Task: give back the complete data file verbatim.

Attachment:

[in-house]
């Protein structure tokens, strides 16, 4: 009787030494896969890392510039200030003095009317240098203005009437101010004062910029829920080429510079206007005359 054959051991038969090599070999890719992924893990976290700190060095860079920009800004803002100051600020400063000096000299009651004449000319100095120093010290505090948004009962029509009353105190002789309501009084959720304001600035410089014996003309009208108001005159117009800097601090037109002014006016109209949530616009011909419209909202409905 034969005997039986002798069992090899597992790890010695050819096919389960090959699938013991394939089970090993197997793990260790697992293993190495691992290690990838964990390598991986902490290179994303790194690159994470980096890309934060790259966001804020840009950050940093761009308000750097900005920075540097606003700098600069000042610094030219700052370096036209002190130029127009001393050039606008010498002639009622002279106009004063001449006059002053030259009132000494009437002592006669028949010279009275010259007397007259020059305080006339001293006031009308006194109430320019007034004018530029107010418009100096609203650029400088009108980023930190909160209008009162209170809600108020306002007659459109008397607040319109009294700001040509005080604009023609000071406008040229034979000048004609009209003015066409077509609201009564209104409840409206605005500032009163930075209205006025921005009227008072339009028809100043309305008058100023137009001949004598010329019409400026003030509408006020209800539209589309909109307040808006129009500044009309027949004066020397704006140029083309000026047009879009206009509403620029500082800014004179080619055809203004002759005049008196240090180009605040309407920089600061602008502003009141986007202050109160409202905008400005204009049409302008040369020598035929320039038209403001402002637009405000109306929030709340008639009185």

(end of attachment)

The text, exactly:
[in-house]
């Protein structure tokens, strides 16, 4: 009787030494896969890392510039200030003095009317240098203005009437101010004062910029829920080429510079206007005359 054959051991038969090599070999890719992924893990976290700190060095860079920009800004803002100051600020400063000096000299009651004449000319100095120093010290505090948004009962029509009353105190002789309501009084959720304001600035410089014996003309009208108001005159117009800097601090037109002014006016109209949530616009011909419209909202409905 034969005997039986002798069992090899597992790890010695050819096919389960090959699938013991394939089970090993197997793990260790697992293993190495691992290690990838964990390598991986902490290179994303790194690159994470980096890309934060790259966001804020840009950050940093761009308000750097900005920075540097606003700098600069000042610094030219700052370096036209002190130029127009001393050039606008010498002639009622002279106009004063001449006059002053030259009132000494009437002592006669028949010279009275010259007397007259020059305080006339001293006031009308006194109430320019007034004018530029107010418009100096609203650029400088009108980023930190909160209008009162209170809600108020306002007659459109008397607040319109009294700001040509005080604009023609000071406008040229034979000048004609009209003015066409077509609201009564209104409840409206605005500032009163930075209205006025921005009227008072339009028809100043309305008058100023137009001949004598010329019409400026003030509408006020209800539209589309909109307040808006129009500044009309027949004066020397704006140029083309000026047009879009206009509403620029500082800014004179080619055809203004002759005049008196240090180009605040309407920089600061602008502003009141986007202050109160409202905008400005204009049409302008040369020598035929320039038209403001402002637009405000109306929030709340008639009185």